I just took the MCAT for the second time yesterday. My first attempt was in 2006, and I wasn't happy with the results. I was in the 70th percentile of testers but only in the 30th percentile of the accepted folks. With a mediocre-for-med school-GPA and no research/face time with faculty, I decided to put things on hold for a few years.
I must say that the new test was much more convenient. It's shorter, which is nice. The highlighting function on the screen is very nice, and the ability to take the test at noon instead of 8am makes a huge difference. Probably the greatest advance in the last 2 years is the online practice tests and analysis.
Two years ago, to practice, students would print out the test, fill in the bubbles, and figure out their grades. Now, everything is calculated automatically and you can find your weak areas immediately. This allows students to be more efficient.
I studied the first time with Examkrackers and tried to digest hundreds of pages of information. This time, I decided to take the practice tests and spend the most time on my weak areas.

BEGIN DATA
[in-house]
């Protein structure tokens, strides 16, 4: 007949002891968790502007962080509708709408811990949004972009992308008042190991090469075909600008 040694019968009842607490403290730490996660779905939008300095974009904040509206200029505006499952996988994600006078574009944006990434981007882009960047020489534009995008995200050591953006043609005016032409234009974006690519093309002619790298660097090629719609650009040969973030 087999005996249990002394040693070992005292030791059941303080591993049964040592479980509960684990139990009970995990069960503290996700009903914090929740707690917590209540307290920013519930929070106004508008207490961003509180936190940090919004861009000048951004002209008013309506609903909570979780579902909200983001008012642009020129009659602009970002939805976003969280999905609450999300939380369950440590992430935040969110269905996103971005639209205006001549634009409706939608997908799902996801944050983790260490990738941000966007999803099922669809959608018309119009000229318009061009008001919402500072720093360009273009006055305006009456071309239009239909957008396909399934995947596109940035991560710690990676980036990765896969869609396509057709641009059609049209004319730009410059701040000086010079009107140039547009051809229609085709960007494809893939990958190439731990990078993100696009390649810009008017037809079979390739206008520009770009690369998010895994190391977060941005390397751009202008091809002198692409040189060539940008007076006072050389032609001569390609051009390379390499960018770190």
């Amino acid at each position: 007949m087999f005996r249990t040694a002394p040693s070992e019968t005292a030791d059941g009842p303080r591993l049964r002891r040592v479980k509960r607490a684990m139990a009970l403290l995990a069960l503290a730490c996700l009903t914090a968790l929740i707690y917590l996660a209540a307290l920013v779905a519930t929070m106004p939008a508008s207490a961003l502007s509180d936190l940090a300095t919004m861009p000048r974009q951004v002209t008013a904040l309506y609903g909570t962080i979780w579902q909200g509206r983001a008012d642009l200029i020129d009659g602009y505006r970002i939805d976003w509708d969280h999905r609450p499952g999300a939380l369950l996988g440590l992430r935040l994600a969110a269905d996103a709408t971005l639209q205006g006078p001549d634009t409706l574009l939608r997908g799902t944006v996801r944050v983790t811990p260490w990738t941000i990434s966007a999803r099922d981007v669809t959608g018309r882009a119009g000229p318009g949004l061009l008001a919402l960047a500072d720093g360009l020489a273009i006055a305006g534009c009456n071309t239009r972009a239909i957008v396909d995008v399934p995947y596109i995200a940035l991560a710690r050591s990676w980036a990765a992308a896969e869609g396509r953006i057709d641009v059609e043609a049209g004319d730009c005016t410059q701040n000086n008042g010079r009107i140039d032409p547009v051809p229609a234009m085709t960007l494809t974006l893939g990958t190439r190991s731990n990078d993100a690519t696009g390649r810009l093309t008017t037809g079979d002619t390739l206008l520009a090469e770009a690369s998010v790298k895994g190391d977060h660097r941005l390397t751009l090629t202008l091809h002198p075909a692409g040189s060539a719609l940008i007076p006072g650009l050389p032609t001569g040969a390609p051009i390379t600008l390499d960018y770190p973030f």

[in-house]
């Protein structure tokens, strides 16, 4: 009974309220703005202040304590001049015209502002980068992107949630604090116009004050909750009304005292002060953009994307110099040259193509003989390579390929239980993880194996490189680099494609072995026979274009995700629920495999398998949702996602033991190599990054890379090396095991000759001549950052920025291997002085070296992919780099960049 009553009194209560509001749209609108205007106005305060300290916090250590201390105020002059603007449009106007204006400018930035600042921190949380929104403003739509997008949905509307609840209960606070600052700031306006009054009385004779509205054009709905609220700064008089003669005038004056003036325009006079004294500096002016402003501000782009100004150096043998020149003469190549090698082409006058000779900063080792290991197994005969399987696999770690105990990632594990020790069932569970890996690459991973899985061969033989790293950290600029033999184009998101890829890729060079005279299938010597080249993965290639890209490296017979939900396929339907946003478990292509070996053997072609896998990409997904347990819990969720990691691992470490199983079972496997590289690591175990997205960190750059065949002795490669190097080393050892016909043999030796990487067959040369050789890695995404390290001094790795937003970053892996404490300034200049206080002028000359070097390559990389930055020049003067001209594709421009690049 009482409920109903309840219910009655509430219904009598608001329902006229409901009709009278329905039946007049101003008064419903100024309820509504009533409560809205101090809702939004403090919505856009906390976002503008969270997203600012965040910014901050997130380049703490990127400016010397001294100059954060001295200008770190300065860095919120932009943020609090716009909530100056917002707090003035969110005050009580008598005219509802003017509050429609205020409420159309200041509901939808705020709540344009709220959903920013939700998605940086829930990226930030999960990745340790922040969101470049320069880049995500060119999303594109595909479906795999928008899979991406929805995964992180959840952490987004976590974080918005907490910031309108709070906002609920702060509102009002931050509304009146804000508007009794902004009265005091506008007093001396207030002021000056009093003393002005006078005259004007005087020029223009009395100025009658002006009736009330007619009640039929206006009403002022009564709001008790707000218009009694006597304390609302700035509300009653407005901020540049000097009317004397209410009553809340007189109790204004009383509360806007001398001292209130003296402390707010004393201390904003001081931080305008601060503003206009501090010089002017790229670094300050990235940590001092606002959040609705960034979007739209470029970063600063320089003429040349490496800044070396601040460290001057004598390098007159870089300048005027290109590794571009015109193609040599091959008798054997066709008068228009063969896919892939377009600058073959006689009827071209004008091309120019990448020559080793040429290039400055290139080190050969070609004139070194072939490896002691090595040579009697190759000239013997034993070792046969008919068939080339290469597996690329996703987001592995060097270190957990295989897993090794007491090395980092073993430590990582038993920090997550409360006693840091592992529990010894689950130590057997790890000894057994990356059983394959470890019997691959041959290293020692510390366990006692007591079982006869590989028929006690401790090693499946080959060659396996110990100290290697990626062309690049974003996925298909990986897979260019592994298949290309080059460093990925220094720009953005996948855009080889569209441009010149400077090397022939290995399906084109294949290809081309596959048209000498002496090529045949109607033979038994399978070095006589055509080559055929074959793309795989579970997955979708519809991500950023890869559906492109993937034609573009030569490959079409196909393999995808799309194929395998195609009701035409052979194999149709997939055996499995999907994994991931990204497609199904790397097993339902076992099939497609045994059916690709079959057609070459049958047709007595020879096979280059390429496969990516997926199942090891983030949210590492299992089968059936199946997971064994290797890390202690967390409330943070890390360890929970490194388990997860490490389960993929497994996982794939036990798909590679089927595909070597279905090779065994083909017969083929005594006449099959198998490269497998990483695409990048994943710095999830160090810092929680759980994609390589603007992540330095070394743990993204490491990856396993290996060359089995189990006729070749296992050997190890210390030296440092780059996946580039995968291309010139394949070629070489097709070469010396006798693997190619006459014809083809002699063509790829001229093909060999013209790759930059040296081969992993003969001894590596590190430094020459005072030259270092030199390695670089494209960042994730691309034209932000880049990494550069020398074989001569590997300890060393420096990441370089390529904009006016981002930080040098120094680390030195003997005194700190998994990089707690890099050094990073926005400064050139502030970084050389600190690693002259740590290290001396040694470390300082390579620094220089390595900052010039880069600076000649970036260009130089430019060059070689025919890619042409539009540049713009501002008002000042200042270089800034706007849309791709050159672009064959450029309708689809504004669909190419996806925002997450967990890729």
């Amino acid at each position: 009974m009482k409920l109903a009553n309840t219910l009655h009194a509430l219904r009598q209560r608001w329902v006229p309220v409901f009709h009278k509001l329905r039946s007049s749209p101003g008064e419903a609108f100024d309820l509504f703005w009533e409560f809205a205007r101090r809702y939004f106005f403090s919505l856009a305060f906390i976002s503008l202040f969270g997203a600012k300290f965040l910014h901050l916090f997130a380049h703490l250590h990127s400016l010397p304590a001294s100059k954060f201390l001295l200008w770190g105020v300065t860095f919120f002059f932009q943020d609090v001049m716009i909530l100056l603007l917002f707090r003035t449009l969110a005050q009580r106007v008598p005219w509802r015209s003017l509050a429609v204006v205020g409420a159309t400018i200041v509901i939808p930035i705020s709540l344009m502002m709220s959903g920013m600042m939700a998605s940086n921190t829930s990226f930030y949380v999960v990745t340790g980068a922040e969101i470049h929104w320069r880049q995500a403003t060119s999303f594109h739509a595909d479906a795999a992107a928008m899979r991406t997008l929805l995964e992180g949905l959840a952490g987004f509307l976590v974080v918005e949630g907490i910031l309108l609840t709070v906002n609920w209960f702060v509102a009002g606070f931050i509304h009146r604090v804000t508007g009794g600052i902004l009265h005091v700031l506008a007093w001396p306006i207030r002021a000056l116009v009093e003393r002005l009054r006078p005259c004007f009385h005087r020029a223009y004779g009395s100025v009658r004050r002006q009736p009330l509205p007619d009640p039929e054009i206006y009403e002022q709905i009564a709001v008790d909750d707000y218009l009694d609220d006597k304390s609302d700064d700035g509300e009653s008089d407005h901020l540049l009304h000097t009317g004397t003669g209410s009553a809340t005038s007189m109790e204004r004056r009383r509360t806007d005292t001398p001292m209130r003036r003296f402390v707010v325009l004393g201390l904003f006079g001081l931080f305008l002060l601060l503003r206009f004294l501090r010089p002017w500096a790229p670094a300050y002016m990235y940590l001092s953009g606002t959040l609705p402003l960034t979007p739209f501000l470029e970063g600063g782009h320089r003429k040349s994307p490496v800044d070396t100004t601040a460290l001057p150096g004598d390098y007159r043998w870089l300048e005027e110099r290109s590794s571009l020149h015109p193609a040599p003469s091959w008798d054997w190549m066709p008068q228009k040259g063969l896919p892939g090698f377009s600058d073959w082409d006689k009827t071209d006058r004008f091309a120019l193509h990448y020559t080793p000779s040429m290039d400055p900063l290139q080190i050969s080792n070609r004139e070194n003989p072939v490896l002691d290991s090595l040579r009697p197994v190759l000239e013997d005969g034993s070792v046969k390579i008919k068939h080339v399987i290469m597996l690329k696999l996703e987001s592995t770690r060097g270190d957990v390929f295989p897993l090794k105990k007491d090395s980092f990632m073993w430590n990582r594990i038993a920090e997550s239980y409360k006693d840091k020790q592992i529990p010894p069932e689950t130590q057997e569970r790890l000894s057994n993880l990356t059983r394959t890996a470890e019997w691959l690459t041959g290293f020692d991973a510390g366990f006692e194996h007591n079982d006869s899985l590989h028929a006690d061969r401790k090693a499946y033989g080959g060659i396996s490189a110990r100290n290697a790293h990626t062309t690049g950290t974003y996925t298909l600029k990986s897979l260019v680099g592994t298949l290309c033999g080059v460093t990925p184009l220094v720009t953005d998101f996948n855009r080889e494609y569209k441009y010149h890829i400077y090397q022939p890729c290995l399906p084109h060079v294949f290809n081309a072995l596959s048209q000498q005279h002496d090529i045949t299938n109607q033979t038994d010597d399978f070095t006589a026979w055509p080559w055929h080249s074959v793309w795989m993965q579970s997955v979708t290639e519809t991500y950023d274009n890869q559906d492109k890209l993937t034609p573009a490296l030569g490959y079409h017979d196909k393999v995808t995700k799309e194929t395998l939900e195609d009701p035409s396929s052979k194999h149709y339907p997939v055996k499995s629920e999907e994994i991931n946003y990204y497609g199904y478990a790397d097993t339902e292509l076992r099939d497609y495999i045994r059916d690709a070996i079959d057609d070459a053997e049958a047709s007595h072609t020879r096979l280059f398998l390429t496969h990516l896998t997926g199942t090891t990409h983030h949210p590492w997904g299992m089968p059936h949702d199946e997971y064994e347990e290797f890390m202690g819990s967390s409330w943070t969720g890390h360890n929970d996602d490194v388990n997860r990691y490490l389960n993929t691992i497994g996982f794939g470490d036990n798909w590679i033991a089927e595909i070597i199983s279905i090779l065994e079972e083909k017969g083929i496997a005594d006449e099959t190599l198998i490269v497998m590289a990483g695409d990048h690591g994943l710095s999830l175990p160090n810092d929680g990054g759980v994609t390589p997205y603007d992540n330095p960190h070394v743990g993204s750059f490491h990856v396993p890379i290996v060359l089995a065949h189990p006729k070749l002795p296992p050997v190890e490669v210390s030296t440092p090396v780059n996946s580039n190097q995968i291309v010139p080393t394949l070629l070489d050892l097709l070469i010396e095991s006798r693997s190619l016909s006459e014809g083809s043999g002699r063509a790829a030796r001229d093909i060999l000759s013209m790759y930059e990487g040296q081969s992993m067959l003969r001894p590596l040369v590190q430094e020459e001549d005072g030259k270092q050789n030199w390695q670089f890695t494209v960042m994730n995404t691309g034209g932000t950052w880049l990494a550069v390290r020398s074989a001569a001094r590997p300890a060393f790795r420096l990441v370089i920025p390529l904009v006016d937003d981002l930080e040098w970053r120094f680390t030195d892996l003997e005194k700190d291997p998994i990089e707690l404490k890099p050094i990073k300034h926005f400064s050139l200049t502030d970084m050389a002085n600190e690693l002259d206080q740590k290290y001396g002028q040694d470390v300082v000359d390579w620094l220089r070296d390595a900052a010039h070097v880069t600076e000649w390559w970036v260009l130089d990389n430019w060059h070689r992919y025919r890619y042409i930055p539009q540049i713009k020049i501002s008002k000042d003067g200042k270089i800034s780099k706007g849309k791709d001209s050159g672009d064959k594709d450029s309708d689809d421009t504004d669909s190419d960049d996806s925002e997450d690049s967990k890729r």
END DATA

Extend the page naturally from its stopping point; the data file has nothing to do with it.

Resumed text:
After taking a few tests and a few copy/pastes into excel, I created some formulas and found some interesting facts. In all, I took 6 practice tests. In the physical sciences category, 28 out of the 312 questions were on 1 topic in chemistry and 28 were on one topic in physics. Not only were these the most common types of questions, they were also where I missed the highest number of points.
The results in Chemistry were also interesting. Out of the 312 questions in that area, 1/3 of the organic chemistry questions were based on one area and 26 were on a major area in biology. I quickly downloaded these two documents from the MCAT site and used mostly Wikipedia to create my own 20-page study guide for the test. My practice test scores improved significantly from the beginning to the end.
I think that actively discovering the information by research made it easier to retain. I guess we'll see in 29 days when the scores are released.